Monday 11 August – Stavenger, Norway 0800-1700
Arriving into Stavanger, the weather showed some blue skies with passing showers and was quite cool. Later the sun warmed us up providing we were out of the breeze.
Norway’s fourth largest city, Stavanger lies at the mouth of the Gandsfjord. The old port, attests to the sea’s enduring role in Norwegian history. Here, Vikings once sailed on voyages of conquest and exploration. In later centuries, the port served as a major hub for Norway’s mercantile and fishing fleets. By the mid-20th century, however, Stavanger had fallen on hard times as the fishing grounds dwindled. In 1969, the discovery of North Sea oil opened a new chapter in Stavanger’s history.
So this time the Norwegian Petroleum Museum was on our sightseeing list. On our last visit in 2013, we cruised the Lysefjord under Pulpit Rock. With the benefit of Hutch our Port Lecturer, we saw some of his photos at the top of Pulpit Rock. Scary! (We also remembered that on that cruise on the Crown Princess, the Port Lecturer failed to show).
Disembarking we walked off the ship around the cove and ended up at Stavanger Cathedral (under repair and closed but we managed to see of the interior as it was open to prepare for the filing of a chamber music recital). We were heading towards the Valberg Tower we thought, but ended up near the Petroleum Museum. The museum visit was well worthwhile with a mixture of models, film, and child appealing things to do.
Our walk continued up to the Valberg Tower (said to be a good view of the port area but …. It was a good view of that dam ship, Eurodam). We walked down to the port level and along Old Stavanger and re-boarded the ship. Perfect timing, before a lot of squally rain early afternoon.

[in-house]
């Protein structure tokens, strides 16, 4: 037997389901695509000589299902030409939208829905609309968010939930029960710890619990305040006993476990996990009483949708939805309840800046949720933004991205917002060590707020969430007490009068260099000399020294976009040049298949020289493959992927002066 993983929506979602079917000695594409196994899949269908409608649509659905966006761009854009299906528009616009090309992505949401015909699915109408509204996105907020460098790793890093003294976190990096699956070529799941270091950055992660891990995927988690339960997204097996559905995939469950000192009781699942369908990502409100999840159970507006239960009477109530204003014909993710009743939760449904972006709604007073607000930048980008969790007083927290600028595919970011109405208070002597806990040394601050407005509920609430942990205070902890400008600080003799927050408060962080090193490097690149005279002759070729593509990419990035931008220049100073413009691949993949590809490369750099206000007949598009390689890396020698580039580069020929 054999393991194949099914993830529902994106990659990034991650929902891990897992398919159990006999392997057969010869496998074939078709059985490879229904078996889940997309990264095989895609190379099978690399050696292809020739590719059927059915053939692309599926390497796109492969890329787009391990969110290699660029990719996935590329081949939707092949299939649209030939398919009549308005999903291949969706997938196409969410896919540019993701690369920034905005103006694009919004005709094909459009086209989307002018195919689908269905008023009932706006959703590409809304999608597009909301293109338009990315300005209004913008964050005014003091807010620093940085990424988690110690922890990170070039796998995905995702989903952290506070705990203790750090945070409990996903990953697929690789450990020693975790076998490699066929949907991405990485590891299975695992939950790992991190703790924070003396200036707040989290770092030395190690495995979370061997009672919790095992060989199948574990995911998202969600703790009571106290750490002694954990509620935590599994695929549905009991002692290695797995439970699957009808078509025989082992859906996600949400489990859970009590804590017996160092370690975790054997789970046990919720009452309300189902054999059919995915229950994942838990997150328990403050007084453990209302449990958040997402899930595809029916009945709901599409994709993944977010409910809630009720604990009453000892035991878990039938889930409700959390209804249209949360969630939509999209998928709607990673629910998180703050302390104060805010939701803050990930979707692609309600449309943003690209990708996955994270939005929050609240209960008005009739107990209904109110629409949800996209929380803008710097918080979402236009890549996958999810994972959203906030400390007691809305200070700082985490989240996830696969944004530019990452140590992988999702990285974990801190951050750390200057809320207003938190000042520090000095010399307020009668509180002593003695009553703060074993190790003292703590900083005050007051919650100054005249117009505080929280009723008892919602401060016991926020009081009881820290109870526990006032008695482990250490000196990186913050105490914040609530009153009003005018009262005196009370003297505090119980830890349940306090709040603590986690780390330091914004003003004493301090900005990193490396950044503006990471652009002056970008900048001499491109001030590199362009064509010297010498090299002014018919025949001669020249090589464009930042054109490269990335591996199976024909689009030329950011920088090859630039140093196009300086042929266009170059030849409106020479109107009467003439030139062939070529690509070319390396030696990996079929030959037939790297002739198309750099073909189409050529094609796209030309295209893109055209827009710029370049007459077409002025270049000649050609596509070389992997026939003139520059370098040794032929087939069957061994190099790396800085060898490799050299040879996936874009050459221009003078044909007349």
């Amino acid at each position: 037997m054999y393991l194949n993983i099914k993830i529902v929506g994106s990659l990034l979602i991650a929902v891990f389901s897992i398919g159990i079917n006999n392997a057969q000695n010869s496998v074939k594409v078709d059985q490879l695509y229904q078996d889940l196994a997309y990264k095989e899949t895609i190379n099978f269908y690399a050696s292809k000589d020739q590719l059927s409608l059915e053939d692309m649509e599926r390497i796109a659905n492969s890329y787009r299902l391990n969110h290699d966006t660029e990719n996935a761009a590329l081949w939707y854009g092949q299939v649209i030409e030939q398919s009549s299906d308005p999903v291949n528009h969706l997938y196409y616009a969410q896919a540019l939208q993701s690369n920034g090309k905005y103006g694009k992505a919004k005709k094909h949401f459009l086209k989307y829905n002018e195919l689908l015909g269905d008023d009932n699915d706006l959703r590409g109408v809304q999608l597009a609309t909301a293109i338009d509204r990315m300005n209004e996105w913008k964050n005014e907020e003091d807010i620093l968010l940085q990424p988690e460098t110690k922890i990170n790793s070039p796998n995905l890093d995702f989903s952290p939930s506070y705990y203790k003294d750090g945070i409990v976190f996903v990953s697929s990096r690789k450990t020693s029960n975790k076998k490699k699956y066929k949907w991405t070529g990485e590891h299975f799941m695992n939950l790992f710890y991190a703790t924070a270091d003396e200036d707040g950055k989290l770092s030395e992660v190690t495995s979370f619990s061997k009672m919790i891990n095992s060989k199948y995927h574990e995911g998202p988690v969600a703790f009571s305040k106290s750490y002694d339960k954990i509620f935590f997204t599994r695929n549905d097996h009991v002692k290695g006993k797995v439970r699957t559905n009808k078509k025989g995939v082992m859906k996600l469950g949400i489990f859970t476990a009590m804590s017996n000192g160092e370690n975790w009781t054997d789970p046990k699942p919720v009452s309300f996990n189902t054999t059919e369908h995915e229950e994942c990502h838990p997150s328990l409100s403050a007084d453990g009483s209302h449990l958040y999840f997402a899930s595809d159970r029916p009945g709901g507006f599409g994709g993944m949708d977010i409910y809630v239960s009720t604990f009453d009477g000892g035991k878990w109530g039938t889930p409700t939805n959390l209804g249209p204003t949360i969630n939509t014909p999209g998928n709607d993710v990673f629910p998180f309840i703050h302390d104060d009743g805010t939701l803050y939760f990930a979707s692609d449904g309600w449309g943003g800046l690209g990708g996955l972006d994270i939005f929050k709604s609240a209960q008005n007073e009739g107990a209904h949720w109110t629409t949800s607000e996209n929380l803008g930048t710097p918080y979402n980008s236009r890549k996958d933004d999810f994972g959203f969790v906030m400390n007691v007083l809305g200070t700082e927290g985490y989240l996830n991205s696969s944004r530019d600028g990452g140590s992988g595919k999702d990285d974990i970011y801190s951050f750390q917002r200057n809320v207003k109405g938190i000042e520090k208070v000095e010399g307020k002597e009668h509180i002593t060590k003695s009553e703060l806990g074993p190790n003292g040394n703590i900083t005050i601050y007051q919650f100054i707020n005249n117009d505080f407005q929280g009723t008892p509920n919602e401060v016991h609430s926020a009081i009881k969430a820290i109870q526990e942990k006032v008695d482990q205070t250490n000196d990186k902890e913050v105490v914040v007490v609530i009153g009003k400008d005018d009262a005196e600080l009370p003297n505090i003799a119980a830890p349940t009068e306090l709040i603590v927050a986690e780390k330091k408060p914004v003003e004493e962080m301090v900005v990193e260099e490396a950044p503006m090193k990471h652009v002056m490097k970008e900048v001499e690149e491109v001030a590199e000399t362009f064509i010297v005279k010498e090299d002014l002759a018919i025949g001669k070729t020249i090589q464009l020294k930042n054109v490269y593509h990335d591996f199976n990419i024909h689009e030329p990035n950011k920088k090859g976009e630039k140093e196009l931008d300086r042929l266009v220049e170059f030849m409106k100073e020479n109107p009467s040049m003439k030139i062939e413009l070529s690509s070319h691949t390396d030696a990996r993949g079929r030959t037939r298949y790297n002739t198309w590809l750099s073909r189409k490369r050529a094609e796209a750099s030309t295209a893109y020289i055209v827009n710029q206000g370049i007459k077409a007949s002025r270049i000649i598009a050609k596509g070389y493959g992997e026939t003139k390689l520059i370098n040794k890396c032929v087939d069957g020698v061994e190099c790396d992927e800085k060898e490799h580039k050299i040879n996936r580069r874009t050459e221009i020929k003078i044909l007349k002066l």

At Sea – Sunday 30 June
A leisurely day at sea started with a late breakfast in Horizon Court followed by an Enrichment lecture on the Vikings*, and a visit to the Flash Mob Line Dance Class. It was interesting that this craze has now joined the Princess line-up after being popular with young people for the last two-three years. Afternoon tea saw us sitting with two Scottish couples. Today was 1 July at home so some Rotary web maintenance was attended to.
The evening was our first formal night with a production show* “Destination Anywhere” – very good, similar to one seen last year but re-vamped. Then some Right Royal Trivia and a visit to Crooners with pianist/singer Tommy McPhee.
On board are many UK people (may be 40%), Americans, Japanese, and Chinese passengers.
* There is something about the Princess Theatre that even Joy succumbed to; it’s great to listen with one’s eyes closed.
Stavanger, Norway – Monday 1 July
Late sunsets and very early morning brightness have started. Today we sailed into Stavanger with some light rain and were alongside by 8am during our breakfast.
Our morning excursion commenced at 0830 after we boarded a smaller launch heading to and cruising along Lysefjord. It took about an hour to get there. The rain and cool weather came with us but we were prepared. Les spent most of the time on the upper viewing deck.
Lysefjord is said to be one of the most beautiful fjords in all Norway, and was carved by the action of glaciers in the ice ages, then flooded by the sea when the later glaciers retreated. Our cruise came with craggy mountain-scrapes, steep cliffs, dazzling waterfalls, and then “Pulpit Rock” – a formation that towered more than 600m above sea level. Nothing like a pulpit (or the Pulpit Rock we know at Blackheath), but the views from atop would be great – if you hiked for two hours from where the road ends!
Returning to port, we spent a little time walking through the Old Town and around the dock area before re-boarding the Crown Princess. The staple diet here is sardines, indeed Stavanger was a salmon canning capital in the early 1900’s. Nort Sea oil has been kind to the city in more recent times with rig building as well as research, pumping, refining and shipping of the oil itself.
The rain cleared and the sun emerged early in the afternoon.
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